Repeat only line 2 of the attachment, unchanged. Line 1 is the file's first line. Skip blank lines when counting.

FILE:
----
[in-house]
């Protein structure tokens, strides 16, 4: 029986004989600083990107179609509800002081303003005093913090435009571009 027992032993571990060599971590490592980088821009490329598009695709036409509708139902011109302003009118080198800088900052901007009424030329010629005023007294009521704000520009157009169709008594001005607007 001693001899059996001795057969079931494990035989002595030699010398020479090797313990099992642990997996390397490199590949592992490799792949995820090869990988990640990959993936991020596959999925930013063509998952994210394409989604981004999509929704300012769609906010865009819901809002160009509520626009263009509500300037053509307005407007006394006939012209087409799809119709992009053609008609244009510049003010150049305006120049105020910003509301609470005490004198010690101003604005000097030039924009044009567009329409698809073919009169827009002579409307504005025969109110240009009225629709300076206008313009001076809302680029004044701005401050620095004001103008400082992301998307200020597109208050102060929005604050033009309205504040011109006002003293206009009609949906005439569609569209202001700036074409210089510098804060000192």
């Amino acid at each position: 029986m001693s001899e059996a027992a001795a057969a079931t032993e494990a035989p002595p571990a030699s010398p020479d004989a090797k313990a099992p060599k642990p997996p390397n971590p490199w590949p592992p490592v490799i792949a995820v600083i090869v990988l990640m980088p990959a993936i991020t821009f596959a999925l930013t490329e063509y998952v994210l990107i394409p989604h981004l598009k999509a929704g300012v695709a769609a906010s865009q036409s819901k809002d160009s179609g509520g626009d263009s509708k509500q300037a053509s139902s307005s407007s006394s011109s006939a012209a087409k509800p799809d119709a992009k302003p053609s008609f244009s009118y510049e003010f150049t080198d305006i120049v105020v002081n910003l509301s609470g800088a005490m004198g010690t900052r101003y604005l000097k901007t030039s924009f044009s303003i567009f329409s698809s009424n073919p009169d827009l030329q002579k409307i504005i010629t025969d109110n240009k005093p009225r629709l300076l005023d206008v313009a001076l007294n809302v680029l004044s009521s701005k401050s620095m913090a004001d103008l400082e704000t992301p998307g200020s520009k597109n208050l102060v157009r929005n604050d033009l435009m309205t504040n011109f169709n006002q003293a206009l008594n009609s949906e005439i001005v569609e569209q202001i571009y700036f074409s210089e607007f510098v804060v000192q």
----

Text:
């Protein structure tokens, strides 16, 4: 029986004989600083990107179609509800002081303003005093913090435009571009 027992032993571990060599971590490592980088821009490329598009695709036409509708139902011109302003009118080198800088900052901007009424030329010629005023007294009521704000520009157009169709008594001005607007 001693001899059996001795057969079931494990035989002595030699010398020479090797313990099992642990997996390397490199590949592992490799792949995820090869990988990640990959993936991020596959999925930013063509998952994210394409989604981004999509929704300012769609906010865009819901809002160009509520626009263009509500300037053509307005407007006394006939012209087409799809119709992009053609008609244009510049003010150049305006120049105020910003509301609470005490004198010690101003604005000097030039924009044009567009329409698809073919009169827009002579409307504005025969109110240009009225629709300076206008313009001076809302680029004044701005401050620095004001103008400082992301998307200020597109208050102060929005604050033009309205504040011109006002003293206009009609949906005439569609569209202001700036074409210089510098804060000192």